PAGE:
The French parliament has passed a law on taxing major US digital companies, including Google and Facebook.
The document was greenlighted on Thursday by a simple show of hands in the French Senate, after being passed by the National Assembly.
The move comes after US Trade Representative Robert Lighthizer announced the beginning of a probe into France's planned tax on tech giants, adding that Washington is very concerned that the tax would "unfairly target American companies".
He said in a statement that “the President has directed that we investigate the effects of this legislation and determine whether it is discriminatory or unreasonable and burdens or restricts United States commerce”.
Lighthizer will reportedly be given up to a year to look into whether the French plan would hurt US technology firms, and suggest retaliatory measures.
Last month, he described the tax as something “that is geared toward hitting American companies disproportionately”, saying that he thinks that “it’s something the United States has got to take strong action on”.
Republican Senate Finance Committee Chairman Chuck Grassley and Ron Wyden, the senior Democrat on the panel, for their part, hailed the investigation.
“The digital services tax that France and other European countries are pursuing is clearly protectionist and unfairly targets American companies in a way that will cost US jobs and harm American workers”, they pointed out in a joint statement.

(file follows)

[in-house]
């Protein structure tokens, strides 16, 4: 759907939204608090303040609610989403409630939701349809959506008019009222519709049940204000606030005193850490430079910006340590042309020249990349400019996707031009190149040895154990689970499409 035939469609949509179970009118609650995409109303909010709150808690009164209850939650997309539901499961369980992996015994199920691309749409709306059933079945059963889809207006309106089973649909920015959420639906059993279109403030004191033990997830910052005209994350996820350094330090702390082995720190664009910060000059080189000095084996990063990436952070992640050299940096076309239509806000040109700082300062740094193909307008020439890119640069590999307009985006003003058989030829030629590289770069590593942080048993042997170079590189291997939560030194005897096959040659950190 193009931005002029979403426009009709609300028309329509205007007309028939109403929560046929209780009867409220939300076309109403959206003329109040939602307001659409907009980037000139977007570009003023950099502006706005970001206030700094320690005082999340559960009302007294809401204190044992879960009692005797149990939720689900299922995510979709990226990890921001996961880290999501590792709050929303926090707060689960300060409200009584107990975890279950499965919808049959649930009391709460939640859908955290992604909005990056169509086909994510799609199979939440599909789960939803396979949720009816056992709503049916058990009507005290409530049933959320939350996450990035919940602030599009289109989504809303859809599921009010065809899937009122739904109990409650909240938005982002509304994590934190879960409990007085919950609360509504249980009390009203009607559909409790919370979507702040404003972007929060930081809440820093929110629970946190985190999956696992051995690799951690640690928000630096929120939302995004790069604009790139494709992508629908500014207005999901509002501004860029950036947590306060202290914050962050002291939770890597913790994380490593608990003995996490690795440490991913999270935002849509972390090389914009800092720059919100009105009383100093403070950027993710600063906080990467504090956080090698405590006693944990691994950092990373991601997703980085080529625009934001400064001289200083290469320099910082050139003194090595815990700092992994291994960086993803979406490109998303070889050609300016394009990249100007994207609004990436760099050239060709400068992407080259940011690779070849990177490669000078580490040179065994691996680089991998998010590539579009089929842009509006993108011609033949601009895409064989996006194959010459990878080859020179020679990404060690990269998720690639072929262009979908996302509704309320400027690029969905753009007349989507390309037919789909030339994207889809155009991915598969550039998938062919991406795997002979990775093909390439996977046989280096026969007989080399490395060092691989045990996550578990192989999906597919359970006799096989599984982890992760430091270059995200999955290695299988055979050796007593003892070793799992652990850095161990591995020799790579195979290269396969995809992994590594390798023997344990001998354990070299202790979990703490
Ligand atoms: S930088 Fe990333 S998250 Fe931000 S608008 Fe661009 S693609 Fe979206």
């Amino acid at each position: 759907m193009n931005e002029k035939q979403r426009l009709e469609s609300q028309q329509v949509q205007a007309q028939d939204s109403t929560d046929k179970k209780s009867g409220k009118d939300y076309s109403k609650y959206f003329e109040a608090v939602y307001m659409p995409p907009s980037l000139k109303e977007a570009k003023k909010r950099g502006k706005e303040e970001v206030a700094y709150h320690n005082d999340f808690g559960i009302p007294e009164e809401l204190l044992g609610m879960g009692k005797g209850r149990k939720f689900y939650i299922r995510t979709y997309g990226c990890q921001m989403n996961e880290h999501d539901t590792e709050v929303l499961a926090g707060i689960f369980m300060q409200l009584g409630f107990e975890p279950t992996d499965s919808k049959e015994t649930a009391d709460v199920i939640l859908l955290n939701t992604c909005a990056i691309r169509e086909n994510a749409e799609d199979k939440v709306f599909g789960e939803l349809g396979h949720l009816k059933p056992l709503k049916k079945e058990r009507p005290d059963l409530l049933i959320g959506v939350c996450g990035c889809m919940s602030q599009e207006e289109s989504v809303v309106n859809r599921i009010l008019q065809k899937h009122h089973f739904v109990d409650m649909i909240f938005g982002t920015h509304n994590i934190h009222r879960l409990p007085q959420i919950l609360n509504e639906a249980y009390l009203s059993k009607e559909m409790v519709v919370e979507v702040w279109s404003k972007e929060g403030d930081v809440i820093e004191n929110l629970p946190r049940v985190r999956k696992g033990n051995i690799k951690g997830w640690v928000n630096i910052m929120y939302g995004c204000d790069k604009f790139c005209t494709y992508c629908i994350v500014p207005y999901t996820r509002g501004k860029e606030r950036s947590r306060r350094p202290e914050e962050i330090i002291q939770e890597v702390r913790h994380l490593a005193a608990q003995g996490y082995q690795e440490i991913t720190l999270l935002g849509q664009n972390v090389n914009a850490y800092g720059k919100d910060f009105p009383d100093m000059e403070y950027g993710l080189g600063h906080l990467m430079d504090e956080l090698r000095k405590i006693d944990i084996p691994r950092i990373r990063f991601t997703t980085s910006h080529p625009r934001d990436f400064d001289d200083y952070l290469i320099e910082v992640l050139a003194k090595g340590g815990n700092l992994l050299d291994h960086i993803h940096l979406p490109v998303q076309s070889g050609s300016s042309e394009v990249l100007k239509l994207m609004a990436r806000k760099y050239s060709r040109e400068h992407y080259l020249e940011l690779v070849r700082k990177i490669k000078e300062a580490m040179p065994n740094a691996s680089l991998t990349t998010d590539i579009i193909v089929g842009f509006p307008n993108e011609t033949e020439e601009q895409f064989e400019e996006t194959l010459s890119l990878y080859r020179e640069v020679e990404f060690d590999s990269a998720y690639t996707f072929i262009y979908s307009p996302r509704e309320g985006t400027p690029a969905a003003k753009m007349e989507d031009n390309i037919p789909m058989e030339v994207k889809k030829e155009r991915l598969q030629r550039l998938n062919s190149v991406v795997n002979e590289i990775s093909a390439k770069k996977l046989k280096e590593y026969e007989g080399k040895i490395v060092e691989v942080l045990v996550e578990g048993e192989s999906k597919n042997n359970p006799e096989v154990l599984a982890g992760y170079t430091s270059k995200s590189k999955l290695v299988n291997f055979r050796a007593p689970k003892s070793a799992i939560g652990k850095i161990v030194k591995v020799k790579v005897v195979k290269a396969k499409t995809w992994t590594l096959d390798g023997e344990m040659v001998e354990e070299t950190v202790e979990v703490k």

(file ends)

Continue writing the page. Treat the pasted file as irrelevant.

French Economy Minister Bruno Le Maire, in turn, warned against “threats” to grapple with tax-related bilateral disputes.
"Between allies, I believe we can and must resolve our differences in another way than through threats”, he said during his address to the French Senate in the run-up to the vote.
The new tax will apply to the French revenues of approximately 30 major companies, most of which are US-based. Le Maire suggested that the tax will raise roughly 500 million euros ($565 million) per year.
The legislation is referred to as the GAFA tax, which is an acronym for Google, Apple, Facebook and Amazon. It targets digital companies with global annual sales of more than 750 million euros ($849 million) and sales in France of at least 25 million euros.
"If these two criteria are not met, the taxes will not be imposed", Le Maire said.
He added that the new tax will cover areas such as advertising, websites, and the resale of private data. According to Le Maire, "there will also be a French firm and other originally French firms that were later bought by big foreign companies".